Meaning in measurements

Are the walls of the succa meant to evoke feelings of precariousness or of security?

By NOMI BERMAN
October 7, 2014 10:37
NOMI BERMAN

NOMI BERMAN. (photo credit: Courtesy)

At times, the first chapter of Masechet Succa reads like a geometry text book. There are dimensions, diagrams, formulae, and even pi makes a guest appearance.

But, already in the opening sugya, or passage, the gemara reminds us that in the halachic worldview, even the most mundane of details is laden with significance.

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In the first Mishna, we learn that the maximum height of a succa is 20 amot (approximately 30 feet or 9 meters).

Various amoraim – Talmudic scholars – suggest the source for this law: “Rabba answered: Scripture says, ‘That your generations may know that I made the children of Israel to dwell in booths (Leviticus 23).’ [With a booth] up to 20 cubits [high] a man ‘knows’ he is dwelling in a booth, but with one higher than 20 cubits he does not ‘know’ that he is dwelling in a booth, since his eye does not descry it.

“Rav Zeira replied: From the following verse, ‘And there shall be a booth for a shadow in the daytime from the heat (Isaiah 4).’ [With a booth] up to 20 cubits [high] a man sits in the shade of the booth; but with one higher than 20 cubits he sits, not in the shade of the booth but in the shade of its walls...

“Rabba replied: [It is derived] from the following verse, ‘Ye shall dwell in booths seven days (Leviticus 23).’ The Torah declared: ‘For the whole seven days leave thy permanent abode and dwell in a temporary abode. [With a booth] up to 20 cubits [high] a man makes his abode a temporary one; [in one] higher than 20 cubits, a man does not make his abode temporary, but permanent.”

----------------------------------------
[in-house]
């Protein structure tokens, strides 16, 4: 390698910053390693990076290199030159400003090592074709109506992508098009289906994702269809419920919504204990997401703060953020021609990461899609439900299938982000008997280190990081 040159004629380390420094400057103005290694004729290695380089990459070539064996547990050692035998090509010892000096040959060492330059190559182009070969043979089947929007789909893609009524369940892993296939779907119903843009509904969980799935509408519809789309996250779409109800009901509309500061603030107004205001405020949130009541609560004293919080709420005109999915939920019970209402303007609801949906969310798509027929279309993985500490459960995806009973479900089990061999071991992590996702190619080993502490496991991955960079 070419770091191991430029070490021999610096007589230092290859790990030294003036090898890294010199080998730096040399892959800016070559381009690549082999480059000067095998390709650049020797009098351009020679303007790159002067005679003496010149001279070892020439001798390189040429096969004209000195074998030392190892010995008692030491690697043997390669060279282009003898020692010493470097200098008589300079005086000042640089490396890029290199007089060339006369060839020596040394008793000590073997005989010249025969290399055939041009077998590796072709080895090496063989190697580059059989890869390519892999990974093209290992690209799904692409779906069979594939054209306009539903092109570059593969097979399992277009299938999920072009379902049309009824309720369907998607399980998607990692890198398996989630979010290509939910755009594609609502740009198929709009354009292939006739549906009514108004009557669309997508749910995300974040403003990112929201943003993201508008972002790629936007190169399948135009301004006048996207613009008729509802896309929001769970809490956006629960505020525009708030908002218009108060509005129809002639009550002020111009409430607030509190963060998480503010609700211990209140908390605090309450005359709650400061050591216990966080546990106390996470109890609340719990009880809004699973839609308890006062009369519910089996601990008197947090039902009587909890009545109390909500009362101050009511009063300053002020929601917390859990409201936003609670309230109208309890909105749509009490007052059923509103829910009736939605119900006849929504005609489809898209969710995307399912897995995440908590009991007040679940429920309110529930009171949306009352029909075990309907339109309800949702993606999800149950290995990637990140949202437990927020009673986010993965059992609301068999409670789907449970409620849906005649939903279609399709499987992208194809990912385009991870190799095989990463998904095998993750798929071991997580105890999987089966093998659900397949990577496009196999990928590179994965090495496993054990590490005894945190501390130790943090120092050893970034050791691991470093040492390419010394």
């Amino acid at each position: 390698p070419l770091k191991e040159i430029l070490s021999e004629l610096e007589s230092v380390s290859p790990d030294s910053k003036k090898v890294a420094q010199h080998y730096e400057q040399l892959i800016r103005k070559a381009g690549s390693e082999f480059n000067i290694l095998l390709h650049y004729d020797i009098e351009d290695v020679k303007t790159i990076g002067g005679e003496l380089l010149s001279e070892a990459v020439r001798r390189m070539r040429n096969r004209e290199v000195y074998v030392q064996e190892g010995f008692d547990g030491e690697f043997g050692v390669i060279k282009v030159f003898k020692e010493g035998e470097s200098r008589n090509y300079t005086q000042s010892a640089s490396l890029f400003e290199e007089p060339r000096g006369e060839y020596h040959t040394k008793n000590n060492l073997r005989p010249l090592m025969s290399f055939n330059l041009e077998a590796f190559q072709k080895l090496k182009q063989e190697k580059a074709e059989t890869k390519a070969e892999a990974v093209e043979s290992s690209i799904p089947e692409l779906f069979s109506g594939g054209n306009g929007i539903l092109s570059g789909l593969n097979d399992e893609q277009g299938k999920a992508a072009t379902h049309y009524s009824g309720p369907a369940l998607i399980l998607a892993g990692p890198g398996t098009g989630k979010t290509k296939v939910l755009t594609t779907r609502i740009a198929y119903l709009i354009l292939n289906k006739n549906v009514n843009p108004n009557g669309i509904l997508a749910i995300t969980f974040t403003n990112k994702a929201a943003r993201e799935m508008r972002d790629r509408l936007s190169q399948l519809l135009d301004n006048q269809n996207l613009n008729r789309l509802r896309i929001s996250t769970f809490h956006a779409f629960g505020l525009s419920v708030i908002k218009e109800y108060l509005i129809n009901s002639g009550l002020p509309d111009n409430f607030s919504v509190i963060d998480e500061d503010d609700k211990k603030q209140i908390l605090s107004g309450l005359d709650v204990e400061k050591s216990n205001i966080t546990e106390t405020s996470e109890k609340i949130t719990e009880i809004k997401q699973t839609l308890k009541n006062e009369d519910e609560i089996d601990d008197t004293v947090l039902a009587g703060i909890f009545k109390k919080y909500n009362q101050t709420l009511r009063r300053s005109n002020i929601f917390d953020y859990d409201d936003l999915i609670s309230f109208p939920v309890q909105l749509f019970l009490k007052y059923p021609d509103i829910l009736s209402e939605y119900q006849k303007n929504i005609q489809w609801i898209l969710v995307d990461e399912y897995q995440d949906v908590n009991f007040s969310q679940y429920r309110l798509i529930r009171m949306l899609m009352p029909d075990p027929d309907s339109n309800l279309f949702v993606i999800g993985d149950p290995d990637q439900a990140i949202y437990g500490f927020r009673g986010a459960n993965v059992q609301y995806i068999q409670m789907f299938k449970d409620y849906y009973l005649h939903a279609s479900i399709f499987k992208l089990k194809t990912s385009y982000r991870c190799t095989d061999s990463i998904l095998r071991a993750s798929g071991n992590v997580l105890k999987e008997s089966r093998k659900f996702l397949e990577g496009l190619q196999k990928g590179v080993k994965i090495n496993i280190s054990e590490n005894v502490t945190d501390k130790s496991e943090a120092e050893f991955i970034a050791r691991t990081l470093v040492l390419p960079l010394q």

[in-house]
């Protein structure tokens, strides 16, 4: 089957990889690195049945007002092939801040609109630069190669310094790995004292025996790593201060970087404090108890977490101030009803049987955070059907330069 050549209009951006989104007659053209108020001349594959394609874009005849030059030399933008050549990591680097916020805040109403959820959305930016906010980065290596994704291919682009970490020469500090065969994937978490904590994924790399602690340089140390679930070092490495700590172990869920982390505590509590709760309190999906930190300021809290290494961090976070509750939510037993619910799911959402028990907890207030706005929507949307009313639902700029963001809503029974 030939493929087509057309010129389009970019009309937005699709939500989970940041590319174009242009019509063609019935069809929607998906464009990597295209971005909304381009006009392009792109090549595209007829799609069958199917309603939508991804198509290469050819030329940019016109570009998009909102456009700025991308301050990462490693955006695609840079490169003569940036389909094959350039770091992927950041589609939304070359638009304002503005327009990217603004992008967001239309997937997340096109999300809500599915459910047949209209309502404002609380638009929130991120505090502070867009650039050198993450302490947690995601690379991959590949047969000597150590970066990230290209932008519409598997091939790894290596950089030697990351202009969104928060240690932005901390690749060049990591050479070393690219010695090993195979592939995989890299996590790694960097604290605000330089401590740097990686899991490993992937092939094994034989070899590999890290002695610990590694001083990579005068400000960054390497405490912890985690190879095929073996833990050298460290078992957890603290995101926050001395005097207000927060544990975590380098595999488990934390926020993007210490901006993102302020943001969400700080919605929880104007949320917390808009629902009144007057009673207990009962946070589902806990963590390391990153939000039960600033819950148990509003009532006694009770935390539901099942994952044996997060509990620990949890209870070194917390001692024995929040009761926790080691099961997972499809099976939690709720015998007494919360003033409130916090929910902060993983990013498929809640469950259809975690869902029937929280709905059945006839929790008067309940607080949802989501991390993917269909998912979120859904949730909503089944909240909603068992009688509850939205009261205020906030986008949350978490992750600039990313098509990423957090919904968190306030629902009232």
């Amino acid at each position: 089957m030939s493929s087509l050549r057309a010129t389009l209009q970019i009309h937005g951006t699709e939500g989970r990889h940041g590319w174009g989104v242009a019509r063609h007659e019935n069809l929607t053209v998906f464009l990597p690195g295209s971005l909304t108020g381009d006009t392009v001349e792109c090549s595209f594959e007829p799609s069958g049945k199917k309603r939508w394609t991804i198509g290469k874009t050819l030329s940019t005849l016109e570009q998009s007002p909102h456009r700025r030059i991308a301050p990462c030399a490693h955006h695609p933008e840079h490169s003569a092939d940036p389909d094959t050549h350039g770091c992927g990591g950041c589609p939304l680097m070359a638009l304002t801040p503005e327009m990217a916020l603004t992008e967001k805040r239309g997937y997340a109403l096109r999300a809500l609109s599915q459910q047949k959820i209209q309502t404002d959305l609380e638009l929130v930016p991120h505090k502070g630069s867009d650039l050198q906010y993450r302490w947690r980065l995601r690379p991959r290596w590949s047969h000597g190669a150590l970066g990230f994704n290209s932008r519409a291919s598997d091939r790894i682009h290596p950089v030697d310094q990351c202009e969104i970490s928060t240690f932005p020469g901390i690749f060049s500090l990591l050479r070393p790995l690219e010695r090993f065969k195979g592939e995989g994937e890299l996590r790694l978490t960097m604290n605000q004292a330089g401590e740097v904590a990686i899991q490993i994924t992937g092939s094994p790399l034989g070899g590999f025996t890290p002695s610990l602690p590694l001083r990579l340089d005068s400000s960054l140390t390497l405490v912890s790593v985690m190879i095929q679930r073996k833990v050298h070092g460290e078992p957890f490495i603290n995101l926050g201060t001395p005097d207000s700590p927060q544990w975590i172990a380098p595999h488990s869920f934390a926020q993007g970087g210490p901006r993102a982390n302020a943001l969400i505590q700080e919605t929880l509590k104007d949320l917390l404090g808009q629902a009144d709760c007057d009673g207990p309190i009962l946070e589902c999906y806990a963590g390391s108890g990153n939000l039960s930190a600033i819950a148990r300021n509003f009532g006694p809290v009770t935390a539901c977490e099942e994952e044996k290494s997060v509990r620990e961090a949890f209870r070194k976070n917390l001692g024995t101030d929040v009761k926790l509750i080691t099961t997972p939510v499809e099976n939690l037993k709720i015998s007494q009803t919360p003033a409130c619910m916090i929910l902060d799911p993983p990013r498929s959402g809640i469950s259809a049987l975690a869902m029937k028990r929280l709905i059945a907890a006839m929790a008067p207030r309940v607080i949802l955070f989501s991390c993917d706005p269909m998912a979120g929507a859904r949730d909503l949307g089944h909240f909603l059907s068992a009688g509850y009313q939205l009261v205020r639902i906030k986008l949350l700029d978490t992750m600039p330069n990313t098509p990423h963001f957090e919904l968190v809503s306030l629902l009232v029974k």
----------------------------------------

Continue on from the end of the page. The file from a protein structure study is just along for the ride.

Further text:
Rabba points out that the mitzva of succa is presented in the Torah with an unusual stipulation of intent. The goal of dwelling in the succa, as the Torah presents it, is to create a cognitive experience, that our “generations may know” the historical significance of the holiday. Without the visual awareness of the succa, that cognition would be absent.



Rav Zeira and Rabba, on the other hand, focus more on the experiential rather than the cognitive component of the mitzva. Rav Zeira adduces a proof text from Isaiah that describes the succa as a booth that provides shade. It is essential, according to Rav Zeira, that the s’chach , which is the defining element of the succa, provide the shade. In a succa that surpasses the maximum of 20 amot, the walls would supply the shade and not the s’chach.

Rabba returns our attention to the original commandment to dwell in the succa in Leviticus. From his meticulous reading of the text, Rabba proves that the succa must be essentially a temporary structure. The command to dwell in the succa for seven days does not merely describe the duration of the mitzva, but also the nature of it. The succa must be a “seven-day structure,” no less but also no more.

It should be a structure, which is by its very construction appropriate only for temporary use.